Large ships having close calls inside expanded Panama Canal • Earth.com
The expansion of the Panama Canal was supposed to be a boon for large vessels, but maintenance issues are causing nail-biting close calls.
02-09-2017

Large ships having close calls inside expanded Panama Canal

One of the engineering wonders of the world, the Panama Canal is a 48-mile waterway that cuts across the Isthmus of Panama to connect the Atlantic and Pacific Oceans. First opened in 1914, the canal has seen big changes in the world over the past century.

One of those changes – an increasing size in cargo ships, was the reason behind a canal expansion that began last year.

Lately, though, the expansion has hit some snags. Specifically, large cargo vessels traveling through the canal are hitting snags. They’re scraping up against the walls and experiencing nail-biting near-misses when steel lock doors installed throughout the systems fail to open all the way.

That’s what happened to the cargo ship Ever Living when it traveled through the canal while carrying more than 6,000 cargo containers. Although the ship made it through, they passed extremely close to the side of the locks as they made their way through the last of the steel doors.

It was too close, according to Mauricio Perez, a tugboat captain.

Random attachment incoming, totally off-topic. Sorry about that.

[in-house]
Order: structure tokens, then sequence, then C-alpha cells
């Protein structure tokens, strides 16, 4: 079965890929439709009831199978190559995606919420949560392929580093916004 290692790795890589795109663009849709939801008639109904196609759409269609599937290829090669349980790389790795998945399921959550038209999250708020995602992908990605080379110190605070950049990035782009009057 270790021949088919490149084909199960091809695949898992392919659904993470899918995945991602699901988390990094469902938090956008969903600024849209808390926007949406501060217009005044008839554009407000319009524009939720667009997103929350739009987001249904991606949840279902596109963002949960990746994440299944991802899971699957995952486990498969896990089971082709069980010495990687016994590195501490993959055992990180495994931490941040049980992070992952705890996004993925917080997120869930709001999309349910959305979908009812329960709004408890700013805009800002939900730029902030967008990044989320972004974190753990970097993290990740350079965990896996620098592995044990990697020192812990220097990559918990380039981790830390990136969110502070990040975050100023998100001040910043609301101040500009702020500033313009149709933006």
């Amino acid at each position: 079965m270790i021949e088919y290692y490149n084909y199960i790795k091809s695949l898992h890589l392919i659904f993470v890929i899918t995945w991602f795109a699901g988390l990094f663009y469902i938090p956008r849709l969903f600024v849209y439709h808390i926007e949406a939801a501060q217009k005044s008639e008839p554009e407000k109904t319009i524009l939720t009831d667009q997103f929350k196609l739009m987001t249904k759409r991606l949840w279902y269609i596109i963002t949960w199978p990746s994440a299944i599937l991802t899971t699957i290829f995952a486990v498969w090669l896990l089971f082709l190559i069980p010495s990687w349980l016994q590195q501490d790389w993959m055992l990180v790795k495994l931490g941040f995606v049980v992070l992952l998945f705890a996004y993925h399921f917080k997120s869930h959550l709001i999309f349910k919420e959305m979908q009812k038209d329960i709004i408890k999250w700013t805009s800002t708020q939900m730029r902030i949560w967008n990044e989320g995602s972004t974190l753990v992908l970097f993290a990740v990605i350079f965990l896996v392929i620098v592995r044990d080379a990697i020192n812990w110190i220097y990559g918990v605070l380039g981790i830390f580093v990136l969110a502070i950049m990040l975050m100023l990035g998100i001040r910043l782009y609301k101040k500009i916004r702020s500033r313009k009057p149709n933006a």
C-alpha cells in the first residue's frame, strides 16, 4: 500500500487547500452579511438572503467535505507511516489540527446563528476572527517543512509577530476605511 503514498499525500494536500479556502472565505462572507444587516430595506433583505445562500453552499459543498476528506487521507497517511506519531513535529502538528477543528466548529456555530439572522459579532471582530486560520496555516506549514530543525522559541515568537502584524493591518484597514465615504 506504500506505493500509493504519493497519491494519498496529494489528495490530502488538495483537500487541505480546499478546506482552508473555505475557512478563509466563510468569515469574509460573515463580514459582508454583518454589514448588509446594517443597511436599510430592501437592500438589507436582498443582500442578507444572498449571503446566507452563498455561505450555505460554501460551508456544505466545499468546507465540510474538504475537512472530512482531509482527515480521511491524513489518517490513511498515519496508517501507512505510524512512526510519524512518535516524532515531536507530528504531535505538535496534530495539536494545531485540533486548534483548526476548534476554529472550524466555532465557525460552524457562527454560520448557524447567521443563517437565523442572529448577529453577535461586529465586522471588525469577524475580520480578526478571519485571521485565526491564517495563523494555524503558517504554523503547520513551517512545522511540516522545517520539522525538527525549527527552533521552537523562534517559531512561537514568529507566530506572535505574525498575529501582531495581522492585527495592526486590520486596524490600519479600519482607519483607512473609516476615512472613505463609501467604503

These are things that shouldn’t happen,” he said to the Associated Press. “Sometimes the only thing we can do is pray.”

The AP took its own journey through the updated canal and noted areas where the black rubber bumpers meant to keep ships from colliding with metal locks were worn or missing entirely. Because maneuvering large ships through the canal is incredibly difficult, sometimes captains must purposefully send a ship into a bumper in order to realign the vessel as it moves forward. This results in a huge amount of wear and tear on the protective cushions.

Only 15 incidents occurred between June 2016 and January of this year, the Panama Canal Authority says. They say that the door lock incident was caused by debris collecting on a water-level sensor and that the problem has been resolved.

The authority isn’t ruling out future changes. Currently, though, the deputy administrator of the canal, Manuel Benitez, feels positive about the way personnel are navigating vessels through the treacherous canal. “The ships have not run aground; they continue their routes,” he said.

Hey! – at least there’s that.


By Dawn Henderson, Earth.com Staff Writer

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